IVF with donor egg is used to treat infertility arising from the inability of a woman's ovaries to produce viable eggs, which is often caused by aging or early menopause. As a woman ages, the quality of her eggs decreases over time, and the likelihood of miscarriage and birth defects increases as well. For women in their later 30s and 40s, donor egg may be the solution for getting pregnant. Donor egg is also used with the absense of ovaries and can help couples with potential genetic abnormalities that might be carried by the woman. Additionally, donor egg is also the solution for gay male couples.
IVF with donor eggs is a fertility treatment that has been available since the mid 1980’s. Oocytes (eggs) are retrieved from an egg donor and inseminated with the sperm of the intended father. Resulting embryo(s) are then transferred to the uterus of the intended mother. If there are extra eggs or embryos, they can be cryopreserved for future use.
The Donor Egg Program at RSC New England
RSC New England offers options to couples needing donor egg. Traditionally, fresh donors are selected by the intended parents either through people they know or through agencies or private recruitment efforts. Over the last several years, frozen donor egg has become an option. RSC New England was one of four founding members of the largest and most diverse national egg bank known as MyEggBank.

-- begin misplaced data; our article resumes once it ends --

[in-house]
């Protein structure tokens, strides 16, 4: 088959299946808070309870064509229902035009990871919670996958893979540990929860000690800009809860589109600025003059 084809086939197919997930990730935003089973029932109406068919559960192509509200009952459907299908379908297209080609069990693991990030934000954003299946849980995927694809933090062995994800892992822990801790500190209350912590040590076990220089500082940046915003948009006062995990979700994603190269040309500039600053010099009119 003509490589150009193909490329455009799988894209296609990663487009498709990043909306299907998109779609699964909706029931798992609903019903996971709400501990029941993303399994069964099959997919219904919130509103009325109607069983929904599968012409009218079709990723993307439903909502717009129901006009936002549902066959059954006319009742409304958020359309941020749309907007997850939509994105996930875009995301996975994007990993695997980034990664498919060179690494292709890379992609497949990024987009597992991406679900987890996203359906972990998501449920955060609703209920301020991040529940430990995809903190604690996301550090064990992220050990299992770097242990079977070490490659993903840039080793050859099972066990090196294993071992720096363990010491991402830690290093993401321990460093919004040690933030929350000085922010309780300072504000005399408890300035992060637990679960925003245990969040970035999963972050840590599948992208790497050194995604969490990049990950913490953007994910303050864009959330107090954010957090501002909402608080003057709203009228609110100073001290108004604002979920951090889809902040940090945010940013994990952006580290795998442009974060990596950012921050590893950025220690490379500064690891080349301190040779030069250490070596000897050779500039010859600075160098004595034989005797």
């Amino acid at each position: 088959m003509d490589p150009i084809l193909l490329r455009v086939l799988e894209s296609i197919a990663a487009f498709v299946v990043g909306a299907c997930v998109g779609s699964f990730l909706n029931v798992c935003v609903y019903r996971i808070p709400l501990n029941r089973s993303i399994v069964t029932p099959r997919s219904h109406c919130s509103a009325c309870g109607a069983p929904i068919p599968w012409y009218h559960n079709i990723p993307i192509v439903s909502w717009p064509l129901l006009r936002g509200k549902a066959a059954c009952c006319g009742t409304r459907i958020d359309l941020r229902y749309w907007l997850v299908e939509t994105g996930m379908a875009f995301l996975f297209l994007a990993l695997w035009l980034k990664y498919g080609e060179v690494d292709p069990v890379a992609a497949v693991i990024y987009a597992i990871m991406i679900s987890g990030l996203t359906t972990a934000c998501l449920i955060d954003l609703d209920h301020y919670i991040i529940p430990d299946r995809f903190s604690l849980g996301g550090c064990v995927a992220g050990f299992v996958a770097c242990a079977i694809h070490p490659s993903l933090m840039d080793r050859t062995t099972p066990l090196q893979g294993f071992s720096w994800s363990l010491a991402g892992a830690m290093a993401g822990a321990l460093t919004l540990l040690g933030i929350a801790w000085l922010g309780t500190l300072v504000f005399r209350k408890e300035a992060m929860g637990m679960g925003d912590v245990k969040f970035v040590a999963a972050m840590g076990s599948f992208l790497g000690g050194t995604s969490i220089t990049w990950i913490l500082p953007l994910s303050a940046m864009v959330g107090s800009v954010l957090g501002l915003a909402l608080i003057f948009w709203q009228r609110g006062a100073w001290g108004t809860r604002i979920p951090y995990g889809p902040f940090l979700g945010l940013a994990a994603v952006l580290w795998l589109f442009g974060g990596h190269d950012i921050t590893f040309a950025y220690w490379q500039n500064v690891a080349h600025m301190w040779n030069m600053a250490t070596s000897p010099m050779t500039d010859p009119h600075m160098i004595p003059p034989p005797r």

Both donors and recipients participate in preliminary screening procedures, including review of medical records, physical examination, blood testing, screening for genetic and infectious disease, and a psychological consultation. In order to avoid the possibility of fertilization with the donor partner’s sperm, there will be times during the donor’s treatment that she will need to abstain from sexual intercourse.
Egg Donor Categories
Egg donors are healthy women ideally between the ages of 21 and 30. The following are categories of potential egg donors:
The primary benefit to every woman who donates eggs is the altruistic aspect of helping another person or couple achieve pregnancy. Anonymous donors receive remuneration for their time, effort, inconvenience, time lost from work and in some cases there are financial benefits to women undergoing their own assisted reproductive treatment cycles who donate their eggs. Guidelines have been set by the American Society for Reproductive Medicine (ASRM) to assure that donor compensation is not construed as “purchasing” oocytes. Our practice abides by these guidelines.